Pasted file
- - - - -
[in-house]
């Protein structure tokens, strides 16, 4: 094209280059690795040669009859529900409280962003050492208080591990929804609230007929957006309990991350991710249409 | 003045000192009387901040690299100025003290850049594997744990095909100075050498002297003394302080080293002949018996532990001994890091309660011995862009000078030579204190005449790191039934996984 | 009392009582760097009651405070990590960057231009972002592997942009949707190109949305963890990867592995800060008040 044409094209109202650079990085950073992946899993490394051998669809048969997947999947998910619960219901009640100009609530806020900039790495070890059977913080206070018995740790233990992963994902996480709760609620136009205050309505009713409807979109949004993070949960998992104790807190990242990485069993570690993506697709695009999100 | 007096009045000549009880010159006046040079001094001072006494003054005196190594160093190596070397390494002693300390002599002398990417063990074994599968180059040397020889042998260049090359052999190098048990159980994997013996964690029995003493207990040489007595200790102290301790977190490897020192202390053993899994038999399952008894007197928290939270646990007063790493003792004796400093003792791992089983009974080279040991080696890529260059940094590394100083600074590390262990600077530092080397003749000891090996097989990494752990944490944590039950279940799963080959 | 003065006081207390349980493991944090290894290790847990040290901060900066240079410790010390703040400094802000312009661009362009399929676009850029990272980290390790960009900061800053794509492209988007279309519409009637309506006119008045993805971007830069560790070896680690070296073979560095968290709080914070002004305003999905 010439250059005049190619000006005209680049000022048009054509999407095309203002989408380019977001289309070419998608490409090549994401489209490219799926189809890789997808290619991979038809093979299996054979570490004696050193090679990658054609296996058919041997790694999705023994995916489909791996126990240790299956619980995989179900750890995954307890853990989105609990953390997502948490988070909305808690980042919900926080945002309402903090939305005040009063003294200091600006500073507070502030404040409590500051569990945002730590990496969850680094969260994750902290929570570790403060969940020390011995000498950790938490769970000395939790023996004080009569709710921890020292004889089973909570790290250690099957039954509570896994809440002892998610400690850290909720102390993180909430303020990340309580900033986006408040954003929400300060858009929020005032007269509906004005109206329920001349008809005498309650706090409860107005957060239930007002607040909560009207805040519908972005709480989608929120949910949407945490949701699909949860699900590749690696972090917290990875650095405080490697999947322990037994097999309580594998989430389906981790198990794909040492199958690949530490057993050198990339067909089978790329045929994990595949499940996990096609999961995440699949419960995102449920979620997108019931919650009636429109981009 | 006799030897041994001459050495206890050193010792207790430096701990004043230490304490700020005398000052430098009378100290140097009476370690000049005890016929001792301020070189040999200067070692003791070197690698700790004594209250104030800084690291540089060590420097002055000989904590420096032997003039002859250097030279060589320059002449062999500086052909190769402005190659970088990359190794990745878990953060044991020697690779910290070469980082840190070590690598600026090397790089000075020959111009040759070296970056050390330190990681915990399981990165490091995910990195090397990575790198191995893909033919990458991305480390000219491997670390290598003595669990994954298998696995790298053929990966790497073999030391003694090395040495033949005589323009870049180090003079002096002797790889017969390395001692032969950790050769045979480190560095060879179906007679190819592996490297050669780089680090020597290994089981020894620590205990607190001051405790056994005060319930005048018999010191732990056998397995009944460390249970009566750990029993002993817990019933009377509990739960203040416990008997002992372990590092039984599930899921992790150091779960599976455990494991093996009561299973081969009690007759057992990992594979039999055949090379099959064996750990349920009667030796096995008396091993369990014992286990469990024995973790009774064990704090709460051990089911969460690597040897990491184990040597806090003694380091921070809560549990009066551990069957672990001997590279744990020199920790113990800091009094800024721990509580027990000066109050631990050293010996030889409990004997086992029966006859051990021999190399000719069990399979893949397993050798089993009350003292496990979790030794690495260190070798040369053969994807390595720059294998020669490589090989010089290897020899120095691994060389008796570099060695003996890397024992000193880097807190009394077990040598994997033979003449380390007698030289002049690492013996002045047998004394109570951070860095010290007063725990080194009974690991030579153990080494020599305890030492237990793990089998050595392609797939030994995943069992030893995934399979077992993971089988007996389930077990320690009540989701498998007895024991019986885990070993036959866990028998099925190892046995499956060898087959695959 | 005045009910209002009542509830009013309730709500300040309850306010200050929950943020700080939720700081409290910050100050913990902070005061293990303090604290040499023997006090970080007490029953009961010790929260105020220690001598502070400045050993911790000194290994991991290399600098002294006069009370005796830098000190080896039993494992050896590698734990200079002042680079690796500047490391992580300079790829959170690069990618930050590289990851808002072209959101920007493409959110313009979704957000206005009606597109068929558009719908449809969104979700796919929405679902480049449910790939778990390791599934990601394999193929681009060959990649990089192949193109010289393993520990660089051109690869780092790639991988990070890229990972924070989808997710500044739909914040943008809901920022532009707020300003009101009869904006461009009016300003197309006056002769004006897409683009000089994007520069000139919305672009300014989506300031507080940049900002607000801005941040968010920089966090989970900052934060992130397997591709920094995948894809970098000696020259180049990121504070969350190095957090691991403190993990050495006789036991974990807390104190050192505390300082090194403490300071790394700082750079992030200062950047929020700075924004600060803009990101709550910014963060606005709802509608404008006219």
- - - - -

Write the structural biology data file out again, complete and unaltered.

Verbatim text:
[in-house]
């Protein structure tokens, strides 16, 4: 094209280059690795040669009859529900409280962003050492208080591990929804609230007929957006309990991350991710249409 | 003045000192009387901040690299100025003290850049594997744990095909100075050498002297003394302080080293002949018996532990001994890091309660011995862009000078030579204190005449790191039934996984 | 009392009582760097009651405070990590960057231009972002592997942009949707190109949305963890990867592995800060008040 044409094209109202650079990085950073992946899993490394051998669809048969997947999947998910619960219901009640100009609530806020900039790495070890059977913080206070018995740790233990992963994902996480709760609620136009205050309505009713409807979109949004993070949960998992104790807190990242990485069993570690993506697709695009999100 | 007096009045000549009880010159006046040079001094001072006494003054005196190594160093190596070397390494002693300390002599002398990417063990074994599968180059040397020889042998260049090359052999190098048990159980994997013996964690029995003493207990040489007595200790102290301790977190490897020192202390053993899994038999399952008894007197928290939270646990007063790493003792004796400093003792791992089983009974080279040991080696890529260059940094590394100083600074590390262990600077530092080397003749000891090996097989990494752990944490944590039950279940799963080959 | 003065006081207390349980493991944090290894290790847990040290901060900066240079410790010390703040400094802000312009661009362009399929676009850029990272980290390790960009900061800053794509492209988007279309519409009637309506006119008045993805971007830069560790070896680690070296073979560095968290709080914070002004305003999905 010439250059005049190619000006005209680049000022048009054509999407095309203002989408380019977001289309070419998608490409090549994401489209490219799926189809890789997808290619991979038809093979299996054979570490004696050193090679990658054609296996058919041997790694999705023994995916489909791996126990240790299956619980995989179900750890995954307890853990989105609990953390997502948490988070909305808690980042919900926080945002309402903090939305005040009063003294200091600006500073507070502030404040409590500051569990945002730590990496969850680094969260994750902290929570570790403060969940020390011995000498950790938490769970000395939790023996004080009569709710921890020292004889089973909570790290250690099957039954509570896994809440002892998610400690850290909720102390993180909430303020990340309580900033986006408040954003929400300060858009929020005032007269509906004005109206329920001349008809005498309650706090409860107005957060239930007002607040909560009207805040519908972005709480989608929120949910949407945490949701699909949860699900590749690696972090917290990875650095405080490697999947322990037994097999309580594998989430389906981790198990794909040492199958690949530490057993050198990339067909089978790329045929994990595949499940996990096609999961995440699949419960995102449920979620997108019931919650009636429109981009 | 006799030897041994001459050495206890050193010792207790430096701990004043230490304490700020005398000052430098009378100290140097009476370690000049005890016929001792301020070189040999200067070692003791070197690698700790004594209250104030800084690291540089060590420097002055000989904590420096032997003039002859250097030279060589320059002449062999500086052909190769402005190659970088990359190794990745878990953060044991020697690779910290070469980082840190070590690598600026090397790089000075020959111009040759070296970056050390330190990681915990399981990165490091995910990195090397990575790198191995893909033919990458991305480390000219491997670390290598003595669990994954298998696995790298053929990966790497073999030391003694090395040495033949005589323009870049180090003079002096002797790889017969390395001692032969950790050769045979480190560095060879179906007679190819592996490297050669780089680090020597290994089981020894620590205990607190001051405790056994005060319930005048018999010191732990056998397995009944460390249970009566750990029993002993817990019933009377509990739960203040416990008997002992372990590092039984599930899921992790150091779960599976455990494991093996009561299973081969009690007759057992990992594979039999055949090379099959064996750990349920009667030796096995008396091993369990014992286990469990024995973790009774064990704090709460051990089911969460690597040897990491184990040597806090003694380091921070809560549990009066551990069957672990001997590279744990020199920790113990800091009094800024721990509580027990000066109050631990050293010996030889409990004997086992029966006859051990021999190399000719069990399979893949397993050798089993009350003292496990979790030794690495260190070798040369053969994807390595720059294998020669490589090989010089290897020899120095691994060389008796570099060695003996890397024992000193880097807190009394077990040598994997033979003449380390007698030289002049690492013996002045047998004394109570951070860095010290007063725990080194009974690991030579153990080494020599305890030492237990793990089998050595392609797939030994995943069992030893995934399979077992993971089988007996389930077990320690009540989701498998007895024991019986885990070993036959866990028998099925190892046995499956060898087959695959 | 005045009910209002009542509830009013309730709500300040309850306010200050929950943020700080939720700081409290910050100050913990902070005061293990303090604290040499023997006090970080007490029953009961010790929260105020220690001598502070400045050993911790000194290994991991290399600098002294006069009370005796830098000190080896039993494992050896590698734990200079002042680079690796500047490391992580300079790829959170690069990618930050590289990851808002072209959101920007493409959110313009979704957000206005009606597109068929558009719908449809969104979700796919929405679902480049449910790939778990390791599934990601394999193929681009060959990649990089192949193109010289393993520990660089051109690869780092790639991988990070890229990972924070989808997710500044739909914040943008809901920022532009707020300003009101009869904006461009009016300003197309006056002769004006897409683009000089994007520069000139919305672009300014989506300031507080940049900002607000801005941040968010920089966090989970900052934060992130397997591709920094995948894809970098000696020259180049990121504070969350190095957090691991403190993990050495006789036991974990807390104190050192505390300082090194403490300071790394700082750079992030200062950047929020700075924004600060803009990101709550910014963060606005709802509608404008006219």